31st December 2016

It’s been a strange and trying  year,  both personally and globally.  I guess many people would join me in being glad to see the end of 2016.  On the positive side… I’ve enjoyed compiling knowledge of this section of Australia’s manufacturing history,  especially in the light of the further reduction of manufacturing in our country.  I feel it is too easy to forget the stories of our past.  It is too easy to overlook the ‘everyday’ and the ephemeral,  and the next thing you know the stories are forgotten.  So,  thanks to those who have supplied me with buttons and information.  I appreciate your help!

Today I’ll share with you a couple of finds of interest.  The first is a cute card of Embassy brand children’s buttons from ? the 1980’s by the price tag.  I’ve added a couple of buttons I had that are the same basic button with differing transfers.

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The next is decades older.  I bought a collection of vintage buttons that included what I refer to as  compound buttons.  Perhaps there is a more correct term for it,  however I am referring to buttons that are made from a button within a further ‘mount’ or ‘bezel’ of material to make a larger and fancier button.  I’ve already shared some Beauclaire and Beutron examples of this,  but this is the first I’ve seen in a Coronet button.  The centre of the black buttons is the same as that of the mottled brown coronets,  but instead of a proper shaft there is only a plastic rod that looks like the button was snapped off from a sprue.  This has then been mounted into a plastic disk (bezel).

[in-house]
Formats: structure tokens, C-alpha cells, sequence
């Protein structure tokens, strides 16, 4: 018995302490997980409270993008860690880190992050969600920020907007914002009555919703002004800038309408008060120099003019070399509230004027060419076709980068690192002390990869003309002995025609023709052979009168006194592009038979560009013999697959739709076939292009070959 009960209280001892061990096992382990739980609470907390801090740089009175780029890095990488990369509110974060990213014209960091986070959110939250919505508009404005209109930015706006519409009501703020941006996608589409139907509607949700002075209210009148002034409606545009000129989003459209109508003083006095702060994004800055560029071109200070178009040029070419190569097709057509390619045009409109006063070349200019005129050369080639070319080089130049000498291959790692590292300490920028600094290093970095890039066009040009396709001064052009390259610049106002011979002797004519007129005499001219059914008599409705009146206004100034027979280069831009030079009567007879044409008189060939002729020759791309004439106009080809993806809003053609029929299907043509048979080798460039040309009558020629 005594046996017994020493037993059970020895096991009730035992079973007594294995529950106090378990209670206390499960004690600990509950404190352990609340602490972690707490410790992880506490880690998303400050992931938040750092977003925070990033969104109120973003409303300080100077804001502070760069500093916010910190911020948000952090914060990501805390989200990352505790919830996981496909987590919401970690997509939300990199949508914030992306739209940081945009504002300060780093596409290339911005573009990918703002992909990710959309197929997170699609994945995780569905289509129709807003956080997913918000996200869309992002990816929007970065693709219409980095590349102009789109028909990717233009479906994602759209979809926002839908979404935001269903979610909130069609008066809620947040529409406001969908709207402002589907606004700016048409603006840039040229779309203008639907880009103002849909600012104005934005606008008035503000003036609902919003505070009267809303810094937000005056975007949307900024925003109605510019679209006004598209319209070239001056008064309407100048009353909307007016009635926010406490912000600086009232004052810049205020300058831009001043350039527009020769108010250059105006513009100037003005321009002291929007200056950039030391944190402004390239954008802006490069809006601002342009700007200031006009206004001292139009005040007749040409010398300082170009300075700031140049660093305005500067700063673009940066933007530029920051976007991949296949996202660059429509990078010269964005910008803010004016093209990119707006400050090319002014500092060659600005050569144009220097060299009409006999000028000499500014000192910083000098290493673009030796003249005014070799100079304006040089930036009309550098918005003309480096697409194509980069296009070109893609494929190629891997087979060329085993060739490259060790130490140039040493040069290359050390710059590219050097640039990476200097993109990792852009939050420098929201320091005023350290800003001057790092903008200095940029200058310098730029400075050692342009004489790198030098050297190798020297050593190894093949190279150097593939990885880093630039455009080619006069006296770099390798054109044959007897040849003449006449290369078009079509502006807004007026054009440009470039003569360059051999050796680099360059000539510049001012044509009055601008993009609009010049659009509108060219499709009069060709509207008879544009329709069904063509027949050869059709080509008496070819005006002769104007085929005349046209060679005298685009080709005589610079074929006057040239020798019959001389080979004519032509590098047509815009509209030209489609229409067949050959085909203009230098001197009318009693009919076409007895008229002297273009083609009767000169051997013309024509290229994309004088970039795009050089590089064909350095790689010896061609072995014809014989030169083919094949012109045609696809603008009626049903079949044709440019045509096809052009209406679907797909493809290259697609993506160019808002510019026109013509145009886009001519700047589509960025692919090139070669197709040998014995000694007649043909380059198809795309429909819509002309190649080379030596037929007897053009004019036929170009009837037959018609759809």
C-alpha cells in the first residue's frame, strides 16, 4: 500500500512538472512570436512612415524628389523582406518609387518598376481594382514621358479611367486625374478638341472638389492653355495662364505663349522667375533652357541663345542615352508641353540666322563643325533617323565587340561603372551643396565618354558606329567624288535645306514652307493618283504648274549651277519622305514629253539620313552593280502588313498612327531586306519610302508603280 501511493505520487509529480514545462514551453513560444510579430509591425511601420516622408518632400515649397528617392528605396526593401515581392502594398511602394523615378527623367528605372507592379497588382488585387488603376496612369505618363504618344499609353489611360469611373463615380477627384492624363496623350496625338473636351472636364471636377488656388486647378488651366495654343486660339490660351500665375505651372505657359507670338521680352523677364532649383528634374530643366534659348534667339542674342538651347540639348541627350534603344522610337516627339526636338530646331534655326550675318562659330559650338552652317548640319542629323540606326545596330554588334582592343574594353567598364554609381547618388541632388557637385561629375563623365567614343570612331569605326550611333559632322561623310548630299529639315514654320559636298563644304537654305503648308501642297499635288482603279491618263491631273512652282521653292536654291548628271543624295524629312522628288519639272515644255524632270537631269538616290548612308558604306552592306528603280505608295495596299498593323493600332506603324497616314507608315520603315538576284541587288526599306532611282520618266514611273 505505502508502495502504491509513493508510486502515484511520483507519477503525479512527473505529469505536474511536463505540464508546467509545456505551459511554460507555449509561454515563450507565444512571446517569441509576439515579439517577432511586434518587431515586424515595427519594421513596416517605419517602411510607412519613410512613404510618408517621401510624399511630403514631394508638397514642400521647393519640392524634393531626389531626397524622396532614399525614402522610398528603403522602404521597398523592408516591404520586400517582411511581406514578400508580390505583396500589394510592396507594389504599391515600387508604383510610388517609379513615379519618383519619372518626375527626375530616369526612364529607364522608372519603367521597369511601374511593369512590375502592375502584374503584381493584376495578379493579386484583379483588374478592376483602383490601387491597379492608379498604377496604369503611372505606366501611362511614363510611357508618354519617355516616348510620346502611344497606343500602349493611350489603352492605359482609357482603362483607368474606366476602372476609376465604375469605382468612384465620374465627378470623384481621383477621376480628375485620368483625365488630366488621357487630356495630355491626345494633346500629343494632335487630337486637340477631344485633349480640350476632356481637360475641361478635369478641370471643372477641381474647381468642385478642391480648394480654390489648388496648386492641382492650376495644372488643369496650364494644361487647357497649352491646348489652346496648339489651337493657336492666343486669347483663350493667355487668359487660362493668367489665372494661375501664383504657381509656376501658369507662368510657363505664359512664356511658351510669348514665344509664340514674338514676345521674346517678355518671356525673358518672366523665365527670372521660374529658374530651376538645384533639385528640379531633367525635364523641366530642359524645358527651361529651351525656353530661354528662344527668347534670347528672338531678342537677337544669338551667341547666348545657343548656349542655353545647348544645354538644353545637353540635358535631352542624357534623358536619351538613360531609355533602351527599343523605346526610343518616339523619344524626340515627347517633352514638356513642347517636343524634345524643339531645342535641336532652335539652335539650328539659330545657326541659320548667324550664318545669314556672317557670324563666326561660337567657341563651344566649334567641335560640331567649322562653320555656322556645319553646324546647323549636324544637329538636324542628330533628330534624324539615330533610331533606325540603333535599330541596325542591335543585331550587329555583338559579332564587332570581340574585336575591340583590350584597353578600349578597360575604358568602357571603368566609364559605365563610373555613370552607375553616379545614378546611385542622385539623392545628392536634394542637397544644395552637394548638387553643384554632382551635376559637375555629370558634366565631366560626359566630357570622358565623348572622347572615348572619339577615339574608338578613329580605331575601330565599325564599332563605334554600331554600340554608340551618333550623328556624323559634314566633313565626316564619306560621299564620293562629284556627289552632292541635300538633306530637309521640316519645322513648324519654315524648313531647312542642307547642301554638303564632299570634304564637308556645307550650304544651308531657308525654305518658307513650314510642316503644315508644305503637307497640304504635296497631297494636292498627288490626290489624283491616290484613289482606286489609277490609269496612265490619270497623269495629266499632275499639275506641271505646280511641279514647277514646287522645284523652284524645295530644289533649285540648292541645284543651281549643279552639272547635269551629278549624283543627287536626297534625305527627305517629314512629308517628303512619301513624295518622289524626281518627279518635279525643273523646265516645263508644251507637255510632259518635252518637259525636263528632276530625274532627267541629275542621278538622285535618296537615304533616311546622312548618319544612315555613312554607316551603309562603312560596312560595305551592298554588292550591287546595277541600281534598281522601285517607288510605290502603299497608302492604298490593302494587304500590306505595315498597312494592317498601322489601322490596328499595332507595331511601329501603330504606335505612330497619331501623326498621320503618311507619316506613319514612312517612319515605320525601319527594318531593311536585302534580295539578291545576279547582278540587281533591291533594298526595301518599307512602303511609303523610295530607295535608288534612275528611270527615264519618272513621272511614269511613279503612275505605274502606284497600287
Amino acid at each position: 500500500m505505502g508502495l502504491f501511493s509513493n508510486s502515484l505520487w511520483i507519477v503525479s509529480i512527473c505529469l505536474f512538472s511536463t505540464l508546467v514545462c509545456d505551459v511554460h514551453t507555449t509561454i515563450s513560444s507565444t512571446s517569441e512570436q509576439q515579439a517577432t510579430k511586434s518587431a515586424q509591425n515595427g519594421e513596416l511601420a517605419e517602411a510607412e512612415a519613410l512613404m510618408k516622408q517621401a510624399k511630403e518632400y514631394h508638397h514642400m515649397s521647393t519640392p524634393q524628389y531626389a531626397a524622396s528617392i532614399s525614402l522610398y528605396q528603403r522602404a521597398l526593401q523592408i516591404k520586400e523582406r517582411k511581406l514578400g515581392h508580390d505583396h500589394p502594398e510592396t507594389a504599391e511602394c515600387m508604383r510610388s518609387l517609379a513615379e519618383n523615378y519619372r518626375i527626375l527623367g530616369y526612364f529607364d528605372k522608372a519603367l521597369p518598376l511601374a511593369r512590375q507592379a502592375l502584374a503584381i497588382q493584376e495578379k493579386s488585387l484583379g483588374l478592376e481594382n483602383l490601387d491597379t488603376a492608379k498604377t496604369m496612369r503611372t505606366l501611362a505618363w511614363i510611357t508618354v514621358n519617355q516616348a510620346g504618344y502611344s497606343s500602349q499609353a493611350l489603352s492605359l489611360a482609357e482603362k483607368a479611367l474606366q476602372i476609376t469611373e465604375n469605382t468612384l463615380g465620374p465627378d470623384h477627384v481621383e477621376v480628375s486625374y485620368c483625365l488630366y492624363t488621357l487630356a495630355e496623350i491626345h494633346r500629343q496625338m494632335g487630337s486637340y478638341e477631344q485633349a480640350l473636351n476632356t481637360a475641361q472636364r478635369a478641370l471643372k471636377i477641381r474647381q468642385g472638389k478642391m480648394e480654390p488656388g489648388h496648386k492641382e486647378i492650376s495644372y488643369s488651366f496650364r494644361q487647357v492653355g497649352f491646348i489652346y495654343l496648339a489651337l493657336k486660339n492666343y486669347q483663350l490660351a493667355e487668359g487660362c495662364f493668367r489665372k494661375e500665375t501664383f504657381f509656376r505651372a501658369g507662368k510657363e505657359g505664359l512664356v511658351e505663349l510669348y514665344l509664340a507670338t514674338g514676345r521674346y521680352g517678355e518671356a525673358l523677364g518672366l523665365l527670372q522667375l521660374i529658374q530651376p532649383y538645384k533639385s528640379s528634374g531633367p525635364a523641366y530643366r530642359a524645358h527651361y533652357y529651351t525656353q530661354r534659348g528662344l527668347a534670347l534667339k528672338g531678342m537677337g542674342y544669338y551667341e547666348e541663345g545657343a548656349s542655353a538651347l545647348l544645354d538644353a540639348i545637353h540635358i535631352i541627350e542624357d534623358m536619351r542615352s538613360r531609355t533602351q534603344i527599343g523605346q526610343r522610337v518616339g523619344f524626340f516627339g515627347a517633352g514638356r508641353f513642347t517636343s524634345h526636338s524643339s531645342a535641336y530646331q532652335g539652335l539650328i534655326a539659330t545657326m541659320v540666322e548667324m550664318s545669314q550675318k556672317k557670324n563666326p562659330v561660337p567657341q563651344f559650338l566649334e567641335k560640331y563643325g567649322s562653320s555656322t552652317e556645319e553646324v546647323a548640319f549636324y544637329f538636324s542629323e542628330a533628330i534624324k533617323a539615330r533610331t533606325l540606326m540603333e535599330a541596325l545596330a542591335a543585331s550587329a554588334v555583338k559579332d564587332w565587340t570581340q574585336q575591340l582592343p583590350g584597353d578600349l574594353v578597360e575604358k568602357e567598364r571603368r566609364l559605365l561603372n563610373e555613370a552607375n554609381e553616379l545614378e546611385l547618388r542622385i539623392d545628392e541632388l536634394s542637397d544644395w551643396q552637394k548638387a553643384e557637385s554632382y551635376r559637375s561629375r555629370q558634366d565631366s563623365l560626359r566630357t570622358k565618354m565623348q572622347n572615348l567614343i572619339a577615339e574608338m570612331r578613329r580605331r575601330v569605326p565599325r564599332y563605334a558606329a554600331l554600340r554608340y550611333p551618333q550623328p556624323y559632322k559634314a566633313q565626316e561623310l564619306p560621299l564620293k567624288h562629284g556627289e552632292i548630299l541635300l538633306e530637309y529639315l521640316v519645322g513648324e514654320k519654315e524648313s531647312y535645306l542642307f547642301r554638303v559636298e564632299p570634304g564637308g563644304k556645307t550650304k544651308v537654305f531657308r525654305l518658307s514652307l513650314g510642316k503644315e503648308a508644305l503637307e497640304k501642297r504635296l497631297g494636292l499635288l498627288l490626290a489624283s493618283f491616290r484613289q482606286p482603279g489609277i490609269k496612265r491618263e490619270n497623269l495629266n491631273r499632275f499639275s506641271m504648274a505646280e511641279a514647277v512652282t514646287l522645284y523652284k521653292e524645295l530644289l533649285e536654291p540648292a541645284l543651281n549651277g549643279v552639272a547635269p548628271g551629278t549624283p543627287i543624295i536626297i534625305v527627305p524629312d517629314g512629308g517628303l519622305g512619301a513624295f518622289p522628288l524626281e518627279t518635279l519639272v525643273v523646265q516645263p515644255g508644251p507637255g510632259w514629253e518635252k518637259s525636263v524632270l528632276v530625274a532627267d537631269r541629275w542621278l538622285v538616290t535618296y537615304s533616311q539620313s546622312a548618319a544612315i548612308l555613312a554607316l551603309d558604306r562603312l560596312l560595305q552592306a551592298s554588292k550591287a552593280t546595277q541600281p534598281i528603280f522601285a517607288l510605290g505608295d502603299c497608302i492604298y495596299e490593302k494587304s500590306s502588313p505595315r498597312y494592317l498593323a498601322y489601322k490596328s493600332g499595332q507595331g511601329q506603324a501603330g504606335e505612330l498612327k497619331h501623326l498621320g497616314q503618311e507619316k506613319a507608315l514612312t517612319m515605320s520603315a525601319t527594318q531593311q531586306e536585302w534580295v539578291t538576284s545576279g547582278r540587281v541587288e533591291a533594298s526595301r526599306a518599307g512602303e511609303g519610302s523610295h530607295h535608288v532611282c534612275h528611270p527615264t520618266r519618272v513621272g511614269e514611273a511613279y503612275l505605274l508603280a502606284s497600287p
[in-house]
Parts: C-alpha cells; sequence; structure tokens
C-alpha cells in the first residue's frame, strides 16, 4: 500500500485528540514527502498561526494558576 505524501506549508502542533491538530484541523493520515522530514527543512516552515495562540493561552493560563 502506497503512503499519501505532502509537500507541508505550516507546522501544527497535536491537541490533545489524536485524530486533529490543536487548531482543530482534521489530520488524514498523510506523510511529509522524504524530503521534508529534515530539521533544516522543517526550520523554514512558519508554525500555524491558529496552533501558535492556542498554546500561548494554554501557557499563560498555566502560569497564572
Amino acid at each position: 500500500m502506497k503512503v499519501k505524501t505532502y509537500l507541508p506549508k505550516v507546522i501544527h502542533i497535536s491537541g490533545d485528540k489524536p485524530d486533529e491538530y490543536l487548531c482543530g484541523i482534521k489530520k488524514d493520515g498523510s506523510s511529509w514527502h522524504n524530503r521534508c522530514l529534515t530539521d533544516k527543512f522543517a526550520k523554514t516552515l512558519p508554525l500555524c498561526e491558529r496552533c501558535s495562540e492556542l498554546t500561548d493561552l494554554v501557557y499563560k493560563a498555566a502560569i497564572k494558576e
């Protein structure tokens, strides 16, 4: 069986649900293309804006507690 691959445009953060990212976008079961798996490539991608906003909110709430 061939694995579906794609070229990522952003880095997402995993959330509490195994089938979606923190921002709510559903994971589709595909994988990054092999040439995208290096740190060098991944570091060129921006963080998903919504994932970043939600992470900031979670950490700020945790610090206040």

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One of the black centres keeps falling out, showing the mounting disk (bezel) lined with cardboard.

screen-shot-2016-12-31-at-11-14-55-am The reverse shows a padded disk of cloth to sew the button onto a garment.

The reverse shows a padded disk of cloth to sew the button onto a garment.

Here are other examples from my collection. I wonder if this was a common design ploy?

The basic buttons are in the bottom row, with examples set in varying bezels above them.

The basic buttons are in the bottom row, with examples set in varying bezels above them.

A novel type of “compound” button can be seem below. This time a shaftless pearl-like  button has been glued onto the basic button.

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2 thoughts on “31st December 2016

  1. Amy Marjoram

    Thank you for this incredible resource. I have just started a Melbourne based vintage button shop on Etsy ‘OnlyGoodButtons’. I will be posting many early plastics in the coming weeks. Feel free to utilise any photographs from my site if you are wanting colour examples etc. Kind regards, Amy Marjoram

    https://www.etsy.com/au/shop/OnlyGoodButtons

    Reply

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